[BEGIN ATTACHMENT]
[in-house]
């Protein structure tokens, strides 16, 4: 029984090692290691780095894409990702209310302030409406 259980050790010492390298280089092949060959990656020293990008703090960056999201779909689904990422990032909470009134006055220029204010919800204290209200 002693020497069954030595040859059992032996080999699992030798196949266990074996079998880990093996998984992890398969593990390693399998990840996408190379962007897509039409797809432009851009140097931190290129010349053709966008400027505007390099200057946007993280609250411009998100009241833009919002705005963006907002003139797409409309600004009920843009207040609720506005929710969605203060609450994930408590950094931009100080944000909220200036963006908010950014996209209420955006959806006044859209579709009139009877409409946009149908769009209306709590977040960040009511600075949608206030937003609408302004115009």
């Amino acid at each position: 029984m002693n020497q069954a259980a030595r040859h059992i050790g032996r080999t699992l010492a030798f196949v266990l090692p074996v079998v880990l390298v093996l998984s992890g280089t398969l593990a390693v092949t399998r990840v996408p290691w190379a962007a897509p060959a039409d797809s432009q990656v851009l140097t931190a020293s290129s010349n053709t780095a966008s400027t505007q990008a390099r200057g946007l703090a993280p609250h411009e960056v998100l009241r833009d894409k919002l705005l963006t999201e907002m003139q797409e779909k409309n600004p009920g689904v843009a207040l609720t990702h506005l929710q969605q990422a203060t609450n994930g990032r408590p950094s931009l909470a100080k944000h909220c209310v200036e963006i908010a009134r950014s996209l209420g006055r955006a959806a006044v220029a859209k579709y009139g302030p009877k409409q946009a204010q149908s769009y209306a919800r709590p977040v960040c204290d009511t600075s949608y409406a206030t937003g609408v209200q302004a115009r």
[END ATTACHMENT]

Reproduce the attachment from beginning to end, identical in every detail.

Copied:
[in-house]
């Protein structure tokens, strides 16, 4: 029984090692290691780095894409990702209310302030409406 259980050790010492390298280089092949060959990656020293990008703090960056999201779909689904990422990032909470009134006055220029204010919800204290209200 002693020497069954030595040859059992032996080999699992030798196949266990074996079998880990093996998984992890398969593990390693399998990840996408190379962007897509039409797809432009851009140097931190290129010349053709966008400027505007390099200057946007993280609250411009998100009241833009919002705005963006907002003139797409409309600004009920843009207040609720506005929710969605203060609450994930408590950094931009100080944000909220200036963006908010950014996209209420955006959806006044859209579709009139009877409409946009149908769009209306709590977040960040009511600075949608206030937003609408302004115009």
């Amino acid at each position: 029984m002693n020497q069954a259980a030595r040859h059992i050790g032996r080999t699992l010492a030798f196949v266990l090692p074996v079998v880990l390298v093996l998984s992890g280089t398969l593990a390693v092949t399998r990840v996408p290691w190379a962007a897509p060959a039409d797809s432009q990656v851009l140097t931190a020293s290129s010349n053709t780095a966008s400027t505007q990008a390099r200057g946007l703090a993280p609250h411009e960056v998100l009241r833009d894409k919002l705005l963006t999201e907002m003139q797409e779909k409309n600004p009920g689904v843009a207040l609720t990702h506005l929710q969605q990422a203060t609450n994930g990032r408590p950094s931009l909470a100080k944000h909220c209310v200036e963006i908010a009134r950014s996209l209420g006055r955006a959806a006044v220029a859209k579709y009139g302030p009877k409409q946009a204010q149908s769009y209306a919800r709590p977040v960040c204290d009511t600075s949608y409406a206030t937003g609408v209200q302004a115009r």